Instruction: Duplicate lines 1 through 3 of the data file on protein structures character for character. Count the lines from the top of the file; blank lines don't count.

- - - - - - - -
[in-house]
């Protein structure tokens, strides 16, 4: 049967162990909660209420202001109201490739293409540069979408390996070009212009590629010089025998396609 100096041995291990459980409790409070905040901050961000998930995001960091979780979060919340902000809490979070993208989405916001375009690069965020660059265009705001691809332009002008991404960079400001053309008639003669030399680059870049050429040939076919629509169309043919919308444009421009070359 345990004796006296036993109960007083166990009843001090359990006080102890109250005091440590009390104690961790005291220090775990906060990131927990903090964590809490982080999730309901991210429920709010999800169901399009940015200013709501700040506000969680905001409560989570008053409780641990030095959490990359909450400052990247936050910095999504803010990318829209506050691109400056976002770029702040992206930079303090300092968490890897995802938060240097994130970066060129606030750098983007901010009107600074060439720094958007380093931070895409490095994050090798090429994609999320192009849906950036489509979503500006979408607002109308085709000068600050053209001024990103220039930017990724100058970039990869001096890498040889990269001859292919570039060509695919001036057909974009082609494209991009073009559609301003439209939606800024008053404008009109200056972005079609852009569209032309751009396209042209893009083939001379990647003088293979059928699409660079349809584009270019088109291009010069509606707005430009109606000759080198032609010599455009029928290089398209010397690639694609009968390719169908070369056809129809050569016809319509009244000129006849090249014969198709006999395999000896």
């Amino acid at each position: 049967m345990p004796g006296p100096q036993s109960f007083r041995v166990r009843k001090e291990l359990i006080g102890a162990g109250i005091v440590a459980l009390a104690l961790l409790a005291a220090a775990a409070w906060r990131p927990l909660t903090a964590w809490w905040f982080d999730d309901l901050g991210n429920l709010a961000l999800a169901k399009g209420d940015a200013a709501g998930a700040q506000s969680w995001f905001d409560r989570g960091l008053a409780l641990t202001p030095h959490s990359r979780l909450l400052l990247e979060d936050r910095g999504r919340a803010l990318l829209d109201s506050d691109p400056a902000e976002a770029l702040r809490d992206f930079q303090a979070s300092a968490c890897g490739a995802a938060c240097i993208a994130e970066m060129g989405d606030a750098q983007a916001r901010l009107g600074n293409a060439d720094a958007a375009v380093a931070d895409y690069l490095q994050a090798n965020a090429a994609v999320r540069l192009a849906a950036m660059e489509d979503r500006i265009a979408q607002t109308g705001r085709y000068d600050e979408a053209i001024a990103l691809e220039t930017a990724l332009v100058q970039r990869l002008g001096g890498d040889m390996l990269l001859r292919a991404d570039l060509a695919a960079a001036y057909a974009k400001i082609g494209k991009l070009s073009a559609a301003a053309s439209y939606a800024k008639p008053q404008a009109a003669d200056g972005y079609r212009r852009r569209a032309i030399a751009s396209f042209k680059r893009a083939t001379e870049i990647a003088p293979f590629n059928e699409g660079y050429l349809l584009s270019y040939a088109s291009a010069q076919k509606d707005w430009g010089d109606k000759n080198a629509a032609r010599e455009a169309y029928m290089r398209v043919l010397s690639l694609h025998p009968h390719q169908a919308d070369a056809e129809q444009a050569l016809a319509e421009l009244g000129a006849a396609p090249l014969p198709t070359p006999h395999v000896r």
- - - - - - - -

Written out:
[in-house]
């Protein structure tokens, strides 16, 4: 049967162990909660209420202001109201490739293409540069979408390996070009212009590629010089025998396609 100096041995291990459980409790409070905040901050961000998930995001960091979780979060919340902000809490979070993208989405916001375009690069965020660059265009705001691809332009002008991404960079400001053309008639003669030399680059870049050429040939076919629509169309043919919308444009421009070359 345990004796006296036993109960007083166990009843001090359990006080102890109250005091440590009390104690961790005291220090775990906060990131927990903090964590809490982080999730309901991210429920709010999800169901399009940015200013709501700040506000969680905001409560989570008053409780641990030095959490990359909450400052990247936050910095999504803010990318829209506050691109400056976002770029702040992206930079303090300092968490890897995802938060240097994130970066060129606030750098983007901010009107600074060439720094958007380093931070895409490095994050090798090429994609999320192009849906950036489509979503500006979408607002109308085709000068600050053209001024990103220039930017990724100058970039990869001096890498040889990269001859292919570039060509695919001036057909974009082609494209991009073009559609301003439209939606800024008053404008009109200056972005079609852009569209032309751009396209042209893009083939001379990647003088293979059928699409660079349809584009270019088109291009010069509606707005430009109606000759080198032609010599455009029928290089398209010397690639694609009968390719169908070369056809129809050569016809319509009244000129006849090249014969198709006999395999000896």
């Amino acid at each position: 049967m345990p004796g006296p100096q036993s109960f007083r041995v166990r009843k001090e291990l359990i006080g102890a162990g109250i005091v440590a459980l009390a104690l961790l409790a005291a220090a775990a409070w906060r990131p927990l909660t903090a964590w809490w905040f982080d999730d309901l901050g991210n429920l709010a961000l999800a169901k399009g209420d940015a200013a709501g998930a700040q506000s969680w995001f905001d409560r989570g960091l008053a409780l641990t202001p030095h959490s990359r979780l909450l400052l990247e979060d936050r910095g999504r919340a803010l990318l829209d109201s506050d691109p400056a902000e976002a770029l702040r809490d992206f930079q303090a979070s300092a968490c890897g490739a995802a938060c240097i993208a994130e970066m060129g989405d606030a750098q983007a916001r901010l009107g600074n293409a060439d720094a958007a375009v380093a931070d895409y690069l490095q994050a090798n965020a090429a994609v999320r540069l192009a849906a950036m660059e489509d979503r500006i265009a979408q607002t109308g705001r085709y000068d600050e979408a053209i001024a990103l691809e220039t930017a990724l332009v100058q970039r990869l002008g001096g890498d040889m390996l990269l001859r292919a991404d570039l060509a695919a960079a001036y057909a974009k400001i082609g494209k991009l070009s073009a559609a301003a053309s439209y939606a800024k008639p008053q404008a009109a003669d200056g972005y079609r212009r852009r569209a032309i030399a751009s396209f042209k680059r893009a083939t001379e870049i990647a003088p293979f590629n059928e699409g660079y050429l349809l584009s270019y040939a088109s291009a010069q076919k509606d707005w430009g010089d109606k000759n080198a629509a032609r010599e455009a169309y029928m290089r398209v043919l010397s690639l694609h025998p009968h390719q169908a919308d070369a056809e129809q444009a050569l016809a319509e421009l009244g000129a006849a396609p090249l014969p198709t070359p006999h395999v000896r």